For centuries the Japanese people have always adapted their lives to the changing seasons, and their art reflects their sensitivity to seasonal nuances. With the coming of each new season, people change the display of paintings in their home and entertain guests with utensils appropriately designed or decorated. Movable screens, hanging scrolls, writing boxes, tea utensils, ceramics, kimonos and even saddles were often decorated with seasonal motifs, exquisite examples of which are included in this exhibition. 

 The carefully selected 94 works in the 2003 exhibition included paintings, lacquer, ceramics and textiles including pieces designated as Important Cultural Property or Important Art Objects. Many works in the exhibition are such major pieces of Japanese art they would have been extremely difficult to borrow without the mediation of the Japanese Government's Agency for Cultural Affairs (the Bunkach˘). The Art Gallery of New South Wales is honoured to have been selected to present the first Bunkach˘ exhibition in Australia.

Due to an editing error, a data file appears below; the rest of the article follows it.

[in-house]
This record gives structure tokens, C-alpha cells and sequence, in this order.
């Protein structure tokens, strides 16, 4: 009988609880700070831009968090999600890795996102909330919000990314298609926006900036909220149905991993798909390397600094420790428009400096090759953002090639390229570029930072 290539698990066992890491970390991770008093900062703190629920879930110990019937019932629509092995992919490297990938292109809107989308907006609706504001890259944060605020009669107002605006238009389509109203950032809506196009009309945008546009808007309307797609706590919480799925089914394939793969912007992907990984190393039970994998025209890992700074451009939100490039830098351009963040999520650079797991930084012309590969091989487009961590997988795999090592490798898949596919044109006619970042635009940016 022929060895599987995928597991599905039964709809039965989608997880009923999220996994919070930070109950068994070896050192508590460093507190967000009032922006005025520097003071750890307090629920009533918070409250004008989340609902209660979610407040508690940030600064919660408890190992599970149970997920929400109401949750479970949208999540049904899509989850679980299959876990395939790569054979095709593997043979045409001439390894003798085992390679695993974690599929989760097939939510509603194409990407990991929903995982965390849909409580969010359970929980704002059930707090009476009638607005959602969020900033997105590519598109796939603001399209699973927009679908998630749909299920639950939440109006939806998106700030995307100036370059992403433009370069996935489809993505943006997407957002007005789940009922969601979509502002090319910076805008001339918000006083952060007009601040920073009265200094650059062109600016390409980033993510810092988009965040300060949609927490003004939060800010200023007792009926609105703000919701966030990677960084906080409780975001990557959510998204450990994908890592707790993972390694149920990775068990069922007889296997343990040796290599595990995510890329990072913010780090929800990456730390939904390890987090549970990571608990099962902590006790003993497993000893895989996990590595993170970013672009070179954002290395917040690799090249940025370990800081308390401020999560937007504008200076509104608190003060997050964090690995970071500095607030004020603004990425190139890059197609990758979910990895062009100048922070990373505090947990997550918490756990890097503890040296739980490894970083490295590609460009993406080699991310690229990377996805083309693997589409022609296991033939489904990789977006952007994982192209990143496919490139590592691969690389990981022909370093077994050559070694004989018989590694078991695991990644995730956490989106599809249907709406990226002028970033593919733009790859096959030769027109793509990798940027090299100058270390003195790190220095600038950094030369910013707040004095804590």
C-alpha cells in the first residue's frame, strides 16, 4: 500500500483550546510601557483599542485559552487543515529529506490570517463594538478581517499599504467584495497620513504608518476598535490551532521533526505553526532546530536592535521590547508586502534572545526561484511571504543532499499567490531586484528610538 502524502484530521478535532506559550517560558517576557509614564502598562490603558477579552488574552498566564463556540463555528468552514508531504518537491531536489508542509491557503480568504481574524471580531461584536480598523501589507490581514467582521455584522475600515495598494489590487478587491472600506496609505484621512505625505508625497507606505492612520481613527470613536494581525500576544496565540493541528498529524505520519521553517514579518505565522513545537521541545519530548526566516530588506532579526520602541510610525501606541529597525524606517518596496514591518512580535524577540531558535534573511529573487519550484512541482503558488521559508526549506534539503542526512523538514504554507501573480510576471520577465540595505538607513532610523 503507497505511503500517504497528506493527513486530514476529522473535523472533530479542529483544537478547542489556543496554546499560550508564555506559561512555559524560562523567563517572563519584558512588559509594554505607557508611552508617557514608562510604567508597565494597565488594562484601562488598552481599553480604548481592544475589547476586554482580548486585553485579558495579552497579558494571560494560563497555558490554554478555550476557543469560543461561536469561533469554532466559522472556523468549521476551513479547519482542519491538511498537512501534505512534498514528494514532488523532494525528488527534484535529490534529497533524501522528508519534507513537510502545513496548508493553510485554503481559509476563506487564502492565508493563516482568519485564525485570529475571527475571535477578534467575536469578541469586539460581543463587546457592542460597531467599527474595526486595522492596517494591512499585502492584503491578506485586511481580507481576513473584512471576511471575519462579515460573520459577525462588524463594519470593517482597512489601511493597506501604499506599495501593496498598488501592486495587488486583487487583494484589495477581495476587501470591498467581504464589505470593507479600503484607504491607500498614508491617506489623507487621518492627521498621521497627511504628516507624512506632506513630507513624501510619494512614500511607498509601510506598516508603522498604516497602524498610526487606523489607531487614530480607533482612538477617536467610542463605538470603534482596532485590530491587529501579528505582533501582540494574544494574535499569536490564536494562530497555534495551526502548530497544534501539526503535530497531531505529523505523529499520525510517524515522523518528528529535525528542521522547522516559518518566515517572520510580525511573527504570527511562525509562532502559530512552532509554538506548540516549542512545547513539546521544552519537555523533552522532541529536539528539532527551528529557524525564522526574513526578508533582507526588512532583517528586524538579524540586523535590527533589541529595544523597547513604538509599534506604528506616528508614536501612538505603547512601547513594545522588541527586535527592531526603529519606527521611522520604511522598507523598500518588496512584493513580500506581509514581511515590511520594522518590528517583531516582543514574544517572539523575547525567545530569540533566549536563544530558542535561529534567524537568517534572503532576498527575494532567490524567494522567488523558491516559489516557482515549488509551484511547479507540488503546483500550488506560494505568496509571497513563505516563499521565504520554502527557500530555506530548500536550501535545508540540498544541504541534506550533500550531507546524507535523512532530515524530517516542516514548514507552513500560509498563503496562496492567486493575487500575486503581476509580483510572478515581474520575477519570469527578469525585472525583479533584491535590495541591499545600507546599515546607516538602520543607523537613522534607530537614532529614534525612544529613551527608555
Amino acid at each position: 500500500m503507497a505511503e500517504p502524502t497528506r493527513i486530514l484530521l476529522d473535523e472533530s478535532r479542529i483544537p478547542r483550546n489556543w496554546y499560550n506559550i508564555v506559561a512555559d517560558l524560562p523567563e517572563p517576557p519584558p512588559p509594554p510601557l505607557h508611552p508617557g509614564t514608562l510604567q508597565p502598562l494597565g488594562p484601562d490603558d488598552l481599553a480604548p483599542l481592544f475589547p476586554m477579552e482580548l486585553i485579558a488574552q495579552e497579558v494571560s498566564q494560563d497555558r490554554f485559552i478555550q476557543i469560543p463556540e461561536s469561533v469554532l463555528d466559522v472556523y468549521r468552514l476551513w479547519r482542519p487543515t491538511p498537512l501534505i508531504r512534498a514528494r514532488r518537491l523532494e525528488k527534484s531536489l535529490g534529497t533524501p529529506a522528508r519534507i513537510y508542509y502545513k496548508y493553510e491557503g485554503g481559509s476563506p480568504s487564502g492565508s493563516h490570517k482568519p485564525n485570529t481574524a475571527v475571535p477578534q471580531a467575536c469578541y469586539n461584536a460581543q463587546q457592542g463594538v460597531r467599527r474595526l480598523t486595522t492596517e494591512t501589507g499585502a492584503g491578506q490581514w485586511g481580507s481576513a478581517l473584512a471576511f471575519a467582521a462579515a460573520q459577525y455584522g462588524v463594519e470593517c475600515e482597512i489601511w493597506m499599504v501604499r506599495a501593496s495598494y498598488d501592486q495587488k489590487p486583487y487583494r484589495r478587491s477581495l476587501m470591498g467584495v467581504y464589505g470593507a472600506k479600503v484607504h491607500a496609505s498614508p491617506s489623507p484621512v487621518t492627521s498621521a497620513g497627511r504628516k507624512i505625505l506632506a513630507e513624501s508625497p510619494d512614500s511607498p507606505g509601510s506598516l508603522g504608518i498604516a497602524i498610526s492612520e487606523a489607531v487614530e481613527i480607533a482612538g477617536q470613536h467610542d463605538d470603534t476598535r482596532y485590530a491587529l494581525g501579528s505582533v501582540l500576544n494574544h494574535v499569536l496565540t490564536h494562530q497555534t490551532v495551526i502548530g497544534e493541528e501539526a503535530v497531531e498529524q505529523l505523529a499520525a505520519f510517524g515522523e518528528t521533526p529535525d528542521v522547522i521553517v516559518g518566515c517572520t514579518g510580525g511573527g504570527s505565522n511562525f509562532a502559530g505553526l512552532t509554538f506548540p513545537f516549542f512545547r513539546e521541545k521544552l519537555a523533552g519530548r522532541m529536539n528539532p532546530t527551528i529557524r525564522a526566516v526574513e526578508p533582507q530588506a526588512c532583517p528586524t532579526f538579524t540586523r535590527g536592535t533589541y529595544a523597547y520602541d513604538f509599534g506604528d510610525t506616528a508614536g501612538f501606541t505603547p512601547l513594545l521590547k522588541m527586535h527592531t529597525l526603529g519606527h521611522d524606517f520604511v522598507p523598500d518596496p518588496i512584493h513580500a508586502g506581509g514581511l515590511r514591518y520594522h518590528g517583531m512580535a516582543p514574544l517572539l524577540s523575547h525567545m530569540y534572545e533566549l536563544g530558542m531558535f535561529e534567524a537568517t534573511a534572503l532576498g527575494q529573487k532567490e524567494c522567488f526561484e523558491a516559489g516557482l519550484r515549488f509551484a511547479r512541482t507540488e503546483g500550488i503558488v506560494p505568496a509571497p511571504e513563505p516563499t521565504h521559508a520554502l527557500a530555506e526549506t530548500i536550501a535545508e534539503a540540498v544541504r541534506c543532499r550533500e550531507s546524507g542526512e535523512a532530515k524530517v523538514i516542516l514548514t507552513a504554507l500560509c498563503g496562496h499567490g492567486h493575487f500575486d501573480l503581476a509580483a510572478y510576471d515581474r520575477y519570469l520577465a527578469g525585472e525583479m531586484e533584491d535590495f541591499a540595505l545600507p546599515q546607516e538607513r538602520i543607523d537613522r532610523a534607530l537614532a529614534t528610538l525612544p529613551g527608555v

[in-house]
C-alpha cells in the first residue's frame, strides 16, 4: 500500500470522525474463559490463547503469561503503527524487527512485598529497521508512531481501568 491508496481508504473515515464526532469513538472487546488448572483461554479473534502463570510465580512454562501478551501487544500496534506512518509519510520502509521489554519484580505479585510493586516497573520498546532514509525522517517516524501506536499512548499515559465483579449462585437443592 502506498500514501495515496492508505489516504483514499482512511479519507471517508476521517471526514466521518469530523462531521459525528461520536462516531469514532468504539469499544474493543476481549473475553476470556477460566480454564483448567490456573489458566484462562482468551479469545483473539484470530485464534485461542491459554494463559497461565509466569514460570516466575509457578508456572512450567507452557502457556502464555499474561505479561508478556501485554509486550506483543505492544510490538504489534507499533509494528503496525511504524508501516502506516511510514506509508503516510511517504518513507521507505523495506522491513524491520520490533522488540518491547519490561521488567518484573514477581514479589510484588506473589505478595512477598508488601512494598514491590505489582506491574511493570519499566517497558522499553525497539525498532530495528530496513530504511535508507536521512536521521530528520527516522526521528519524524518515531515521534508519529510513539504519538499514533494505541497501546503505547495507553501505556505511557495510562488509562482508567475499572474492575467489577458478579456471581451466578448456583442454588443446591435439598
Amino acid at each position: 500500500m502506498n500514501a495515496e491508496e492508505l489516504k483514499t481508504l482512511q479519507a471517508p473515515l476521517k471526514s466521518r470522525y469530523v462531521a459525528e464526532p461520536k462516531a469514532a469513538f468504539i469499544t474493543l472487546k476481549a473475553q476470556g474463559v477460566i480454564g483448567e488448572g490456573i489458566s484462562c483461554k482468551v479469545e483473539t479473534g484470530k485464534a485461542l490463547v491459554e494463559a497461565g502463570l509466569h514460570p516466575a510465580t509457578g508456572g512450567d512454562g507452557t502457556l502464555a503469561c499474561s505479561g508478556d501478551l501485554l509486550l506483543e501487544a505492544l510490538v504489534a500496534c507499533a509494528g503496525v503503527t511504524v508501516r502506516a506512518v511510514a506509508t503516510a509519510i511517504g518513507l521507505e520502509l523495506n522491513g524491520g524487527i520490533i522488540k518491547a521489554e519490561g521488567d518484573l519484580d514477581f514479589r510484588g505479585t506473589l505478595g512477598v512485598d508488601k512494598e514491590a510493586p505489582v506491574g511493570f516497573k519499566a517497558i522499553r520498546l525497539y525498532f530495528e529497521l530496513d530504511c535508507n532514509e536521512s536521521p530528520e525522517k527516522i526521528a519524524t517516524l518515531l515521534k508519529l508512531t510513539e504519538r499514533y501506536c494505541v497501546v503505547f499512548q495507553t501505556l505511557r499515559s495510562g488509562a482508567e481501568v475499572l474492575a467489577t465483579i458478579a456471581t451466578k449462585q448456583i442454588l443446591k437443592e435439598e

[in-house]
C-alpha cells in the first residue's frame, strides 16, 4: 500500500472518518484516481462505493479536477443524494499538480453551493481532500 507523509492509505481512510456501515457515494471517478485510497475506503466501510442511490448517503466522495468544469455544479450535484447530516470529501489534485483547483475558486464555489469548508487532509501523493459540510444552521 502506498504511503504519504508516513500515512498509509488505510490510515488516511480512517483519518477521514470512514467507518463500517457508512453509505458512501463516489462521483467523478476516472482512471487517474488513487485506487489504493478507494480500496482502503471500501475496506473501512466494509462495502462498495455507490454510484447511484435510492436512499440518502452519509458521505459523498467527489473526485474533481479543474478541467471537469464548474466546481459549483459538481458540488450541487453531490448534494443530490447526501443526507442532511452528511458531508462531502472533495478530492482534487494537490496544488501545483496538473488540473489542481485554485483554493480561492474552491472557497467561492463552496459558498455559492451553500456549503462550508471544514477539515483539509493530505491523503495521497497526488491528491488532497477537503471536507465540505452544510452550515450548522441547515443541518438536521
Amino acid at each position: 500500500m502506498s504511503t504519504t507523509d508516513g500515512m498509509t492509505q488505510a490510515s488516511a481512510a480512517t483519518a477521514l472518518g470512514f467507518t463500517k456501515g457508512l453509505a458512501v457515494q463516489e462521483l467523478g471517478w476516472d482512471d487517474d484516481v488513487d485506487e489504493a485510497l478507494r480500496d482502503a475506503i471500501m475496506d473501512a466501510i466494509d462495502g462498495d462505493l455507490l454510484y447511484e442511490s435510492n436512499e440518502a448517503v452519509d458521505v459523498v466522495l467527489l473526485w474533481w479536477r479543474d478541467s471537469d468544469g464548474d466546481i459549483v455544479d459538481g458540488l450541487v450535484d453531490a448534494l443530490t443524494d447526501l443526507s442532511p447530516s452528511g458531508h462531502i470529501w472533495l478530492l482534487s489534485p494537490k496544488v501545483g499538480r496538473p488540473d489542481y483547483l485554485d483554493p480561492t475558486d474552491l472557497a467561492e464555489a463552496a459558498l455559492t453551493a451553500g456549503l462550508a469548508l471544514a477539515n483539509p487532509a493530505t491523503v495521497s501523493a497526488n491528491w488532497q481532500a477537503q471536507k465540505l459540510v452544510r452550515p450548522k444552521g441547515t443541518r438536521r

SHIMOMURA Kanzan (1873-1930) Poet Fujiwara-no Teika in Mt Ogura 1909 (detail). 
Pair of six-fold screens; colour on silk. 157 x 333.5 cm each. Yokohama Museum of Art

Spring is the cherry blossom 
Summer is the cuckoo 
Autumn is the moon 
And in winter the shimmering snow is fresh to the eye. 
Eihei Dogen (1200-53) 

Due to the fragility of the works of art, the objects were displayed in two consecutive exhibitions over a period of ten weeks. SEASONS created two different thematic displays within the overall structure of the exhibition.